Another Token · 21 December 2003

By Editorial Board of the Badger Herald, 11/03/03

This year, the Distinguished Lecture Series at U. Wisconsin-Madison has once again followed its traditional approach by scheduling one token conservative: Linda Chavez.

As President of the Center for Equal Opportunity, Chavez has worked against affirmative action policies at universities across the country. She has recently written a book on her political transformation from a liberal to a conservative. And she was tapped by President Bush to be the Secretary of Labor, though she later withdrew her name. She is, under any interpretation, a prominent conservative voice in this country.

Regardless of whether students believe in her opinions, hearing those opinions has an important educational value. After all, there is no better way to learn that others are wrong -- or right -- than by hearing them speak. On a campus so heavily concerned with diversity in all forms, the critical role of political diversity must receive more attention.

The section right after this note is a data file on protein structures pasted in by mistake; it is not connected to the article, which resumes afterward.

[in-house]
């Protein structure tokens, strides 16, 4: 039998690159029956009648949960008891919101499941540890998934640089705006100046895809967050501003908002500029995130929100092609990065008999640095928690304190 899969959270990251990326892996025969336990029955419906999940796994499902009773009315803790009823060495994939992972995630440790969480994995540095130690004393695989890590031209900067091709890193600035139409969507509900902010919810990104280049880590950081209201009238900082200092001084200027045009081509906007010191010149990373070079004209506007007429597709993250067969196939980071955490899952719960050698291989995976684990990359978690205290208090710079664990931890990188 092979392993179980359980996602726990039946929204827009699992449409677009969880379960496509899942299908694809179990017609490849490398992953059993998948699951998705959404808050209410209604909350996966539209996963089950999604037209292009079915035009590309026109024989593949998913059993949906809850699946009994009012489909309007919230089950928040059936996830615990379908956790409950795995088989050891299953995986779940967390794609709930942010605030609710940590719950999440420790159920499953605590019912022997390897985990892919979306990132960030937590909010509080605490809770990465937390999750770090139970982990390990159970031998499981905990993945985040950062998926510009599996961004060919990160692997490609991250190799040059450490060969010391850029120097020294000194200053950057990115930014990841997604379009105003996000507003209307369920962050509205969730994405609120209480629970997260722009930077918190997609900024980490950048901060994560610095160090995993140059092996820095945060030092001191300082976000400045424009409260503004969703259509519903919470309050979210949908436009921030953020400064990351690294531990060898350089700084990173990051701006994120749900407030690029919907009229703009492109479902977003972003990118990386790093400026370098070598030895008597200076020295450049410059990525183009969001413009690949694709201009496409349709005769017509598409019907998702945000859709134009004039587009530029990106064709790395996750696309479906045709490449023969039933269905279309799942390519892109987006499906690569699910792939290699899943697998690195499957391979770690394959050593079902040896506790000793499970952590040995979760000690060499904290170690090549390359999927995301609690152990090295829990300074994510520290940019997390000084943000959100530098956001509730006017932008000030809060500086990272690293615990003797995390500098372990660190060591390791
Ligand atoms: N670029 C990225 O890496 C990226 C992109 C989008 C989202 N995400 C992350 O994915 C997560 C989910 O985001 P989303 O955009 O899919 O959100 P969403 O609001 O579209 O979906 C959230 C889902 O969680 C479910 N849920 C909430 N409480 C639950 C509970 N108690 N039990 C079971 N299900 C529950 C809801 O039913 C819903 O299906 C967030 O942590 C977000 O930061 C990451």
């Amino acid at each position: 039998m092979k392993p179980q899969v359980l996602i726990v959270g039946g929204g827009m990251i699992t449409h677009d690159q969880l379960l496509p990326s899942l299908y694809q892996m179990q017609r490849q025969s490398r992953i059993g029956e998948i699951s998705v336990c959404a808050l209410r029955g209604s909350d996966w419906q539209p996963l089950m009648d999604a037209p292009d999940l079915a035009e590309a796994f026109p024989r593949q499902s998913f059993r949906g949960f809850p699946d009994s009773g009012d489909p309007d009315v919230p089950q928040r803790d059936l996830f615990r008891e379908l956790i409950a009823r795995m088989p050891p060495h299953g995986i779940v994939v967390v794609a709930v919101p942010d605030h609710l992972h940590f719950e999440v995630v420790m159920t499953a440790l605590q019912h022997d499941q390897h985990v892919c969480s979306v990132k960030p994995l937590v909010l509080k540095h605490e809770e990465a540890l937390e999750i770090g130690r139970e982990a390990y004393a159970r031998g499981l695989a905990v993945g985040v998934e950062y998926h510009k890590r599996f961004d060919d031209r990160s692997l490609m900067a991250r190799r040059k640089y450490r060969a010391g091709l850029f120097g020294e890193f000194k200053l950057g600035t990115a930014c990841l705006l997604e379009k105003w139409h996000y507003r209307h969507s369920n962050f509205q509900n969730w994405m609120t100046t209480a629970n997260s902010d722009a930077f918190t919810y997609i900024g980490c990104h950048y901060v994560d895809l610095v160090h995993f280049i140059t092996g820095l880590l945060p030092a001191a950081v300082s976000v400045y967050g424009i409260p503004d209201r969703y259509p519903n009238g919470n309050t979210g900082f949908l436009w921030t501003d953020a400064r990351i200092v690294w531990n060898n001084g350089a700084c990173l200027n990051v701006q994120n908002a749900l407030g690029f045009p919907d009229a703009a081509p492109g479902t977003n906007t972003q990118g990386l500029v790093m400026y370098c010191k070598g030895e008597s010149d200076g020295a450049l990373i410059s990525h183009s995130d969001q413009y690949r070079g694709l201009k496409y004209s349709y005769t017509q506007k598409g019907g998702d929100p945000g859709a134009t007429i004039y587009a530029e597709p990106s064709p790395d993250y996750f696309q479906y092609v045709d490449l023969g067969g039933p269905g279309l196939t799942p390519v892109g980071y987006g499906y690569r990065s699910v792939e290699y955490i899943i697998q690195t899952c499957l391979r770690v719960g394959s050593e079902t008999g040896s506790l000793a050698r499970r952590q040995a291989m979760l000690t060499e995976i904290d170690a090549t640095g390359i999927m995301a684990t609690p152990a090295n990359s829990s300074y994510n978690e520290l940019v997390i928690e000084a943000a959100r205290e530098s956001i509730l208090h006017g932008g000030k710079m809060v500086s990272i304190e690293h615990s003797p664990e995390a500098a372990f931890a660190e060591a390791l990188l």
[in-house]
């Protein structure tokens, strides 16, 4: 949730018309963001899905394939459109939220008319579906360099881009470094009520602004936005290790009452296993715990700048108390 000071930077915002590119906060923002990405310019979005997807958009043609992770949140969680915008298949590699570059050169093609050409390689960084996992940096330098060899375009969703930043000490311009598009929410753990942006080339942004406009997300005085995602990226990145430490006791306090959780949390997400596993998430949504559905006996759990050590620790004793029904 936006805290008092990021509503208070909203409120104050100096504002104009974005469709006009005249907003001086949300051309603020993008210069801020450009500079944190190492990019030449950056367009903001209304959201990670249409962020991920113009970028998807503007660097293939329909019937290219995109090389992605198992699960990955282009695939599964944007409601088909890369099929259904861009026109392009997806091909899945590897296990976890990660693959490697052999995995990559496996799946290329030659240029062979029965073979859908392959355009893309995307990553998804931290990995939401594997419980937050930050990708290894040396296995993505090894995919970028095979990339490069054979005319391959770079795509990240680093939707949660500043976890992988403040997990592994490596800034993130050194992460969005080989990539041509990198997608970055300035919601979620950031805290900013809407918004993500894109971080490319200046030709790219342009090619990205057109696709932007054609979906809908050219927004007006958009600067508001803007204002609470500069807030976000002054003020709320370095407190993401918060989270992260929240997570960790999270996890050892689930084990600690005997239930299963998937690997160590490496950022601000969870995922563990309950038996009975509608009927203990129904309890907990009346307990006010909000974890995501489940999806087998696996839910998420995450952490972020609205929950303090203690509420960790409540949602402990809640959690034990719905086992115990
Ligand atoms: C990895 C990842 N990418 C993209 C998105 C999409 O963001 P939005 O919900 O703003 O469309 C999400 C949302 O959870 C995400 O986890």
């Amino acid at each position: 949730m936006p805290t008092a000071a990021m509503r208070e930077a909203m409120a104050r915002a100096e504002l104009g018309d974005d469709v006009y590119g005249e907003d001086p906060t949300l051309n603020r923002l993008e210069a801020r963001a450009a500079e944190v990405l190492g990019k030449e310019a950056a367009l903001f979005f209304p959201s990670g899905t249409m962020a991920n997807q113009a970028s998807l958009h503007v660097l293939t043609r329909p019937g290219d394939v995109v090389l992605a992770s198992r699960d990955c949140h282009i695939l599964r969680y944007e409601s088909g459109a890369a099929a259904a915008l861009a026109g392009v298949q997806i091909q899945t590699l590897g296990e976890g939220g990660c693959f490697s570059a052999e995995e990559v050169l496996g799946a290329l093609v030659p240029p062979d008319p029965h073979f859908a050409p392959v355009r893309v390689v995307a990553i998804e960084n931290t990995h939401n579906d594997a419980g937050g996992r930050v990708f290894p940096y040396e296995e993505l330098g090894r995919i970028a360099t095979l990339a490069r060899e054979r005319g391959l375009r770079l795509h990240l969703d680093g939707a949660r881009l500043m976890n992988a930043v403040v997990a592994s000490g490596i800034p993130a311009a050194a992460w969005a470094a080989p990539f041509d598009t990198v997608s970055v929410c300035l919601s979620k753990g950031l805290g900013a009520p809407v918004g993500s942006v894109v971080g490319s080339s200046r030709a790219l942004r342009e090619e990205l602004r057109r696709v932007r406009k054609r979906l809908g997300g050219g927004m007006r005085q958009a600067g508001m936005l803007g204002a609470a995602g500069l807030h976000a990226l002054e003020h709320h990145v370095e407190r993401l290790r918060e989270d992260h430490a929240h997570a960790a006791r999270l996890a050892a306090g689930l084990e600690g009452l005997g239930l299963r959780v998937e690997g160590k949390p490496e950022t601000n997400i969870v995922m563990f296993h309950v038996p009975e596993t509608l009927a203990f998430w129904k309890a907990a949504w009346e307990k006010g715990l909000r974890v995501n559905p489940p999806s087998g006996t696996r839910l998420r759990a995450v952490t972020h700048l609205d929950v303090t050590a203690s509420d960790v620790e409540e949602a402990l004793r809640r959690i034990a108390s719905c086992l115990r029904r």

One prominent conservative is not enough to create the balanced discourse DLS should work to create. We believe that a quality political discourse on a university campus is one that addresses all parts of the political spectrum and, as a result, challenges the beliefs of students. That, in the end, is the best form of education.